True confessions of a reformed ballot-stuffer

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The Independent Culture
I HAVE led a largely blameless life, mostly through timidity. But the worst thing I ever did was to stuff the ballot box in Balliol College, Oxford, during an inconsequential election for the Student Union. Well, in fact, I didn't stuff the box myself, but I watched and sort of approved as two fellow leftists signed against the college register for absentees (mainly postgrads, living in London) who would never vote themselves, collected ballot papers on their behalf, and voted the left ticket from Aardvark to Zebedee. I remember being told, when I voiced a tremulous (and momentary) objection, that this was necessary, since - e'en then - the opposition were doing exactly the same thing over at Exeter College.

We saw it as a question of ends and means. For a start, some of us on the left weren't that enamoured of One Person One Vote (except in the cases of Rhodesia and South Africa), choosing to believe that, in the words of that adolescent saw, "if voting changed anything, they'd abolish it". Bourgeois democracy was a passive process, aimed at buying off the innate anger and radicalism of the masses.

We preferred participatory democracy. This was where everybody attended long meetings, at which left-wingers like us, with the gift for oratory, bypassed the organs of the capitalist media, and convinced their listeners of the need for revolutionary socialism. Once that had been got through, you could safely take a vote. The decisions of, say, 200 people who had been involved in a process like this were far superior to a thousand crosses on pieces of paper.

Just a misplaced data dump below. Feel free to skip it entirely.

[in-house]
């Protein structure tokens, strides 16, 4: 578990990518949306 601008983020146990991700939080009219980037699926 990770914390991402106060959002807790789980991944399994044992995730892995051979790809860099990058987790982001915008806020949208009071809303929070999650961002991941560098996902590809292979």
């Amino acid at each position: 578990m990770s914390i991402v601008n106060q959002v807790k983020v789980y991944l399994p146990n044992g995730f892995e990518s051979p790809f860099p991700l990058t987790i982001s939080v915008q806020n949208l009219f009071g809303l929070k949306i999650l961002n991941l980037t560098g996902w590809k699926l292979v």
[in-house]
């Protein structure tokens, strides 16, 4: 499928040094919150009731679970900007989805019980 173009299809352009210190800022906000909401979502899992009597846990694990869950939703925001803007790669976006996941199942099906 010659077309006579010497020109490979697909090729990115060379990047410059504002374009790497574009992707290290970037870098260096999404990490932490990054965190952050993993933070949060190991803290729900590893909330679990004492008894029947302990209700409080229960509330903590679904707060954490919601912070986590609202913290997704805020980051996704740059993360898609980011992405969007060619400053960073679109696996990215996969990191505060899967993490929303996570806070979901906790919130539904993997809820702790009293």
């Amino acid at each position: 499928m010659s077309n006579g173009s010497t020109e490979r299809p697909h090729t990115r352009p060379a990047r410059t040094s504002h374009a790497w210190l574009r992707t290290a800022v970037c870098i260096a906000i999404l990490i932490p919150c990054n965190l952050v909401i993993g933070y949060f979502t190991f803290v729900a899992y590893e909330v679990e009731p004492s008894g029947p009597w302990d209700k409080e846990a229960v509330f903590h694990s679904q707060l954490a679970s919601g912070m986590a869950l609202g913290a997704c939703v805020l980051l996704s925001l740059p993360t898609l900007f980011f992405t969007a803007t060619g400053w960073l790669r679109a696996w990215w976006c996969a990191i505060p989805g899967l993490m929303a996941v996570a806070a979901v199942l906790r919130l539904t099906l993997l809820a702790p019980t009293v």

It may be that there are members of the Socialist Worker's Party, or the occasional columnist, or stand-up comedians - or even people who are all three - who still believe this elitist tosh. I certainly don't. But some kind of variant on this psychology is in fact common to those who play the political game across the spectrum. There were, for instance, the right-wing Labour claques that handed out offices and restricted party membership in many inner-city areas for several decades. In the Conservative Party, up until 1975, the leadership was decided among cabals of titled chaps in late middle age, who were wrongly described as the "men in suits". Many of New Labour's finest came of political age fighting the entrist Militant tendency within the National Organisation of Labour Students, a battle in which few democratic prisoners were taken.

Most politicians seem to accept the inevitability of something like this; it's part of the business. They see a necessary gulf between the aspirational language of politics and its grittier practice. Politics, they will tell you, is a hard, unlovely trade. In order to do the things that you think are important, you must first win. To win, you will have to make compromises and take tough decisions. And you must never, ever expect to be treated fairly: not by the press, or by your colleagues. If you can't hack it, then you're in the wrong business. Politicians rarely express self-pity. Except in their memoirs.

If a reader, with no direct experience of politics, were to eavesdrop on a conversation between a cabinet minister and a senior journalist, two things would stand out. The first would be how different the minister was from expectation: how much wittier and more direct. The second would be the sheer brutality of the language. It is, I now realise, the language of men and of power, simultaneously cocky and defensive - the language of no prisoners. Only the f-word comes between Real and politik. Poor so and so's down, lucky so and so's up.